Saturday, December 19, 2009

The Third Eye Blinds

Today after lunch, I went for a three mile walk in the neighborhood. It’s an exercise I’ve been perfecting for twenty-four years, always following the same route, passing the same homes, people and landscapes. At my 1.5 mile mark, I turned round and headed home along the postcard beautiful Intracoastal Waterway.

I never tire of these forty minute immersions in urban nature, a landscape manicured yet still capable of stunning wildness. I have seen hurricane driven waves pound across the roadway onto waterfront lawns. Water spouts dancing near barrier islands. Nighttime electrical storms flashing webs of lightening.

Wild critters roam here too. Dunedin is home to ospreys and owls, coyotes, armadillos and raccoons. A run-over raccoon once dragged itself to a church entrance and died, stretched out in prayerful prostration.

Wood storks have also taken up residence. Groups of these gangly birds have moved up from disappearing Everglades wetlands. Magnificent in flight, storks on land shuffle along like old men at the mall. They are safe here and, armed with oversized beaks, fear no dogs.

These things I have seen and in every instance they have come to me unbidden. It’s amazing what one can meet when approaching nature without expectations. Tiny indigo wild flowers reveal themselves near a rain culvert. A belted kingfisher hovers inches above the water.

Today, for the first time, I took along a camera to capture nature. Throughout the walk, my attention remained focused on the next creative shot. I made dozens of photographs, hoping for the best exposure, composition, and interest. The session ended quickly and I returned home feeling like an intruder. Something special was missing and later I realized that today nature had been hiding.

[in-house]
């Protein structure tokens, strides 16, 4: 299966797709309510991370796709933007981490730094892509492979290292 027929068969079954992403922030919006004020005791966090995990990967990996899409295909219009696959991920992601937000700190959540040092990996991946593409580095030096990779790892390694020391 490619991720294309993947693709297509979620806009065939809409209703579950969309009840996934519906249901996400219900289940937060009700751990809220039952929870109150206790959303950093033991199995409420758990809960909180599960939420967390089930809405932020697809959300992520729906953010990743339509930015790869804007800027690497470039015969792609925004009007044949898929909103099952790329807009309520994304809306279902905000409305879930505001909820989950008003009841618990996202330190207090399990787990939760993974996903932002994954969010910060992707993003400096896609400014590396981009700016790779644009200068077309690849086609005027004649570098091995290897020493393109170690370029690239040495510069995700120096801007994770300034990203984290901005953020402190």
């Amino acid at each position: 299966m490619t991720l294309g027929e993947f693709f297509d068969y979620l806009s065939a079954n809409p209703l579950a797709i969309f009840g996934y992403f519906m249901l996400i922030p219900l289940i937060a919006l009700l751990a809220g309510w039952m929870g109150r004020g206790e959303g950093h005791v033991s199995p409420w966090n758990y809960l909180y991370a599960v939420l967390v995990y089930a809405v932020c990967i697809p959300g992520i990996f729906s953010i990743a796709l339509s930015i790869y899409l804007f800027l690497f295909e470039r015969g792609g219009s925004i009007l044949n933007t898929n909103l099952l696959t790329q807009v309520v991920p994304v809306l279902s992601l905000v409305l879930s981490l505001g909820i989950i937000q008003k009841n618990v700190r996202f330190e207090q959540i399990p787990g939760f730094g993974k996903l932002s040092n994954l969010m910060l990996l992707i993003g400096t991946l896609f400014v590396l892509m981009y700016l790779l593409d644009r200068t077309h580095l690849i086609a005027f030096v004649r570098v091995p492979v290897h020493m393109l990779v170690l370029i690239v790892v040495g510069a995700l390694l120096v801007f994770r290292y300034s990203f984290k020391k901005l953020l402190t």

Wednesday, December 2, 2009

Society of Children's Book Writers & Illustrators

SCBWI is alive and well in the Tampa Bay area. A call recently went out from our area coordinator, Sue LeNeve, and on Monday evening a large group of us convened for an introductory "meet and greet" at Bahama Breeze restaurant in Tampa. I was surprised to learn there are presently ten critique groups in Tampa Bay.

When joining SCBWI four years ago, I was hard pressed to find any group in Pinellas County. Now a concerted effort is being made to bring these groups together on a regular basis and have workshops and guest speakers.

This bodes well for those of us who often pause at the keyboard, wondering if we are the only writer in the world stuck on page sixteen with a plot going nowhere.